| Equine Dentistry – Part 1 15 August, 2011
– Carel Vosloo
Why Do We Need To Maintain Horses Teeth?
Carel Vosloo, an Equine Dental Technician, explains that the teeth of a horse that are looked after from a young age will last longer, and the horse will probably maintain a better physical condition, even into a potential aged broodmare.
The prime reasons for Equine Dentistry are:
Many horse ailments can be traced back to a dental problem and treating the symptom not the cause is like using an Elastoplast to treat a broken bone.
A horse’s mouth left without dental care can have dire consequences, not just for his weight but for the rest of his body and overall well-being. If a horse is unable to chew his food properly, he cannot digest it effectively and this may result in colic or the horse not utilizing the nutrition he can get out of the food to the full. The result is the owner essentially wasting money trying to keep condition on the horse and possible vet bills, especially if a horse is losing condition and the owner is doing everything he can to assist which can be very frustrating. The horse may also become “head-shy” where he won’t co-operate with his handlers when it comes to putting a bridle or a head-collar on, or even a simple task such as brushing or handling his head for fear of pain.
Importantly, regular dentistry should also leave a horse with a responsive mouth for the rider.
In an ideal situation, a horse should have its mouth checked or attended to before he goes into training, from about the age of two. Between the ages of two and four, a horse will experience the most changes in his mouth and this is the time frame where problems are likely to occur and the chance to have them corrected. After the age of six when the horse’s mouth is developed, it is difficult to try and repair problems that have set in if the horse hasn’t received treatment before.
Signs that a horse’s mouth needs attention are when the horse starts getting uncomfortable in his mouth or bridle, not eating properly because he is feeling some pain and he might begin losing weight and condition. If the horse is uncomfortable or in pain it will probably throw his performance out. Other signs will be copious amounts of food falling out the horse’s mouth while he is chewing, excessive saliva and drooling, possible difficulty in drinking and in extreme cases, facial pain and swelling, and possibly an unpleasant odour.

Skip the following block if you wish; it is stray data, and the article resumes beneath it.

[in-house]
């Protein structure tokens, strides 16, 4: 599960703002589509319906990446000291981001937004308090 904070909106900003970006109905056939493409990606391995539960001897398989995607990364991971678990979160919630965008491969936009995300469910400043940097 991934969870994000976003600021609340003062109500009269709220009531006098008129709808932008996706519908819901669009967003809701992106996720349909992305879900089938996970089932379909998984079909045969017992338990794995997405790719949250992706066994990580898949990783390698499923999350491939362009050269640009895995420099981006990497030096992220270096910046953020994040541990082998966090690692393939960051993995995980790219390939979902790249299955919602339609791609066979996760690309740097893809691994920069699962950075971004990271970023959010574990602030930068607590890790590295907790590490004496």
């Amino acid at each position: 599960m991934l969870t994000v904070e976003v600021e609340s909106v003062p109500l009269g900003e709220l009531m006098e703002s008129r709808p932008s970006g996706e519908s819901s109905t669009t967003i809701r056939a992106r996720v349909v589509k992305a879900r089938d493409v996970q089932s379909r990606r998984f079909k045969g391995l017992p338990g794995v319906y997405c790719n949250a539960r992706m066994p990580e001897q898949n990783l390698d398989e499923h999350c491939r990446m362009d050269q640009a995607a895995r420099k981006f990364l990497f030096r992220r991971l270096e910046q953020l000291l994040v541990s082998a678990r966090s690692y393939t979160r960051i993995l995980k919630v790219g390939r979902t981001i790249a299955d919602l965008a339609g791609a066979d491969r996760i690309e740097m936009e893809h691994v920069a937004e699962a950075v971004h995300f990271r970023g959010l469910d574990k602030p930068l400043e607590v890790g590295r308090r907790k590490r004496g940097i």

It is also important to note that a horse’s incisor and molar teeth erupt continuously throughout his life, at a rate of about 4mm per year, and between the ages of two and six years old, a horse should have his mouth seen to by a professional every six months. After a horse is six years old and has maintained a correct development in his mouth, his routine can be changed to an annual visit.
Whilst a tendon pull might be as a result of over-exertion, it could also be traced back to a dental issue – the consequence of a horse not having his teeth checked regularly is that he could become a head-shaker or carry his head in an uncomfortable position whilst he is in work, which in turn can cause back problems because the horse is not using himself properly and efficiently and can result in him possibly damaging his legs or tendons because he is overcompensating so much for the pain in his mouth, which will in turn affect his soundness and performance.
In Part II, we look at the development of the mouth in the young horse.
– Equine Dental Technician
Carel Vosloo qualified as an Equine Dental Technician from the American School of Equine Dentistry in November 2009. Currently, he treats horses in all disciplines across South Africa and Zimbabwe. Carel is an endurance rider, and has competed in endurance races in Dubai. He is currently based in Ashburton, outside Pietermaritzburg with his wife Kerry and two daughters. If you would like to contact Carel please phone 083 784 6372 or email email@example.com.